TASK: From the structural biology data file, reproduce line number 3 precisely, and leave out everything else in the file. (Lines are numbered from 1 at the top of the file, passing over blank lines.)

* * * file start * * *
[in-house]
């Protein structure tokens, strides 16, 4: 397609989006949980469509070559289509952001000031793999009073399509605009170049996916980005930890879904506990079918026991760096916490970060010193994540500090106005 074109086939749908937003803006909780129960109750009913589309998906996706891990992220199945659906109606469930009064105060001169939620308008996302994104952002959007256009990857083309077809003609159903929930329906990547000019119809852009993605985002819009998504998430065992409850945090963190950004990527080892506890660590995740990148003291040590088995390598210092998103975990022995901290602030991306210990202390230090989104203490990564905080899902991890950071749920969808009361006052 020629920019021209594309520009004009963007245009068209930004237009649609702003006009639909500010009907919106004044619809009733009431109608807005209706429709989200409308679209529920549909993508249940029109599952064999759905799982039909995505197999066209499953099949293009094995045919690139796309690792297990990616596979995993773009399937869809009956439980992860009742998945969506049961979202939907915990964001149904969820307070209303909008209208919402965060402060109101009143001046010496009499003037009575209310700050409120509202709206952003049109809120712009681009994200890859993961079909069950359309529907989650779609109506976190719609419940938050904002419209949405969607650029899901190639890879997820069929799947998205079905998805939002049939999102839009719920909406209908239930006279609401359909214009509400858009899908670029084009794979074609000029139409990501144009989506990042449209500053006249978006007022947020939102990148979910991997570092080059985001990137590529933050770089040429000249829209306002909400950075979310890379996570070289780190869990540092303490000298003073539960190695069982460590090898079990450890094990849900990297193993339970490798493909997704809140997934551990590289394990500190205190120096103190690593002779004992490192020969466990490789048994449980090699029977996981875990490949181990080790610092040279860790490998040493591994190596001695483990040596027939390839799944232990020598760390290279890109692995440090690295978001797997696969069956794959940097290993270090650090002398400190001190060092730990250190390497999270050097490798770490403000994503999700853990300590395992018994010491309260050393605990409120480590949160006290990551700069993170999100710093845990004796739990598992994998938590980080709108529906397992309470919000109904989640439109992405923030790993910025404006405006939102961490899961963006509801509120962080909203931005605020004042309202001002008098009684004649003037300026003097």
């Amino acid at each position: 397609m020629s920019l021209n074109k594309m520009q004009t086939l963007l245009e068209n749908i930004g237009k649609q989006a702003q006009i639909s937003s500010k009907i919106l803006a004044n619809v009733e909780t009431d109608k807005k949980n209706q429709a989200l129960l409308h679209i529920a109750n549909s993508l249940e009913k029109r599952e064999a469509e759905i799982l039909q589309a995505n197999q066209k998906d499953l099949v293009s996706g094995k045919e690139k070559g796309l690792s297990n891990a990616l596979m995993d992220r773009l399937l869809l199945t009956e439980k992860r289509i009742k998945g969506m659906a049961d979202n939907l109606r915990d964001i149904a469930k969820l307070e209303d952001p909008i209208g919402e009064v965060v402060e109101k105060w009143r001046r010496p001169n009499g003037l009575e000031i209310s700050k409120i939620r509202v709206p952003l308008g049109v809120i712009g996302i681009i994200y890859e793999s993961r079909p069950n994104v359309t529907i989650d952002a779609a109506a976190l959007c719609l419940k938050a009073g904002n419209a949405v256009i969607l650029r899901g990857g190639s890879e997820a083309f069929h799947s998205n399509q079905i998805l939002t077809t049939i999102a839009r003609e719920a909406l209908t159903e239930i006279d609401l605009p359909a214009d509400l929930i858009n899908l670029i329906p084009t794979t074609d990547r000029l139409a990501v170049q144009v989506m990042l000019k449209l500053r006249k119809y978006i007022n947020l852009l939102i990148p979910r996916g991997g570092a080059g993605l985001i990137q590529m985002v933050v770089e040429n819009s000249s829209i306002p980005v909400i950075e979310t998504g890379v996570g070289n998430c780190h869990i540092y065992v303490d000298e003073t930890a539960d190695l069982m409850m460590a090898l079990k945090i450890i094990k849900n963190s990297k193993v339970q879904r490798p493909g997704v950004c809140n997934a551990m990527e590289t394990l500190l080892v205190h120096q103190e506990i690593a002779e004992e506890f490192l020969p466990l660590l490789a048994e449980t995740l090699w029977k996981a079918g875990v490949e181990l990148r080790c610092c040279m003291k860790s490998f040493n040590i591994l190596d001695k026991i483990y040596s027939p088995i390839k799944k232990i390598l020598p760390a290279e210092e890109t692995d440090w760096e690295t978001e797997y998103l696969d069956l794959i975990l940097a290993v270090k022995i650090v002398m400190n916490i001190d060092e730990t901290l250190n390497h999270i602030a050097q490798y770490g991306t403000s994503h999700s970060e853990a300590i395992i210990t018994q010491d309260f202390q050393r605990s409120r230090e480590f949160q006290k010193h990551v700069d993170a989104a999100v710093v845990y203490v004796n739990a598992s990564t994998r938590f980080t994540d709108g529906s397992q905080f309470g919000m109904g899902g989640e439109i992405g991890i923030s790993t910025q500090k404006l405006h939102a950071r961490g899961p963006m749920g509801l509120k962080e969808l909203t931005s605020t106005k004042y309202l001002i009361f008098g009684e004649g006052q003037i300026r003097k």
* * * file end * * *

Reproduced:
């Amino acid at each position: 397609m020629s920019l021209n074109k594309m520009q004009t086939l963007l245009e068209n749908i930004g237009k649609q989006a702003q006009i639909s937003s500010k009907i919106l803006a004044n619809v009733e909780t009431d109608k807005k949980n209706q429709a989200l129960l409308h679209i529920a109750n549909s993508l249940e009913k029109r599952e064999a469509e759905i799982l039909q589309a995505n197999q066209k998906d499953l099949v293009s996706g094995k045919e690139k070559g796309l690792s297990n891990a990616l596979m995993d992220r773009l399937l869809l199945t009956e439980k992860r289509i009742k998945g969506m659906a049961d979202n939907l109606r915990d964001i149904a469930k969820l307070e209303d952001p909008i209208g919402e009064v965060v402060e109101k105060w009143r001046r010496p001169n009499g003037l009575e000031i209310s700050k409120i939620r509202v709206p952003l308008g049109v809120i712009g996302i681009i994200y890859e793999s993961r079909p069950n994104v359309t529907i989650d952002a779609a109506a976190l959007c719609l419940k938050a009073g904002n419209a949405v256009i969607l650029r899901g990857g190639s890879e997820a083309f069929h799947s998205n399509q079905i998805l939002t077809t049939i999102a839009r003609e719920a909406l209908t159903e239930i006279d609401l605009p359909a214009d509400l929930i858009n899908l670029i329906p084009t794979t074609d990547r000029l139409a990501v170049q144009v989506m990042l000019k449209l500053r006249k119809y978006i007022n947020l852009l939102i990148p979910r996916g991997g570092a080059g993605l985001i990137q590529m985002v933050v770089e040429n819009s000249s829209i306002p980005v909400i950075e979310t998504g890379v996570g070289n998430c780190h869990i540092y065992v303490d000298e003073t930890a539960d190695l069982m409850m460590a090898l079990k945090i450890i094990k849900n963190s990297k193993v339970q879904r490798p493909g997704v950004c809140n997934a551990m990527e590289t394990l500190l080892v205190h120096q103190e506990i690593a002779e004992e506890f490192l020969p466990l660590l490789a048994e449980t995740l090699w029977k996981a079918g875990v490949e181990l990148r080790c610092c040279m003291k860790s490998f040493n040590i591994l190596d001695k026991i483990y040596s027939p088995i390839k799944k232990i390598l020598p760390a290279e210092e890109t692995d440090w760096e690295t978001e797997y998103l696969d069956l794959i975990l940097a290993v270090k022995i650090v002398m400190n916490i001190d060092e730990t901290l250190n390497h999270i602030a050097q490798y770490g991306t403000s994503h999700s970060e853990a300590i395992i210990t018994q010491d309260f202390q050393r605990s409120r230090e480590f949160q006290k010193h990551v700069d993170a989104a999100v710093v845990y203490v004796n739990a598992s990564t994998r938590f980080t994540d709108g529906s397992q905080f309470g919000m109904g899902g989640e439109i992405g991890i923030s790993t910025q500090k404006l405006h939102a950071r961490g899961p963006m749920g509801l509120k962080e969808l909203t931005s605020t106005k004042y309202l001002i009361f008098g009684e004649g006052q003037i300026r003097k």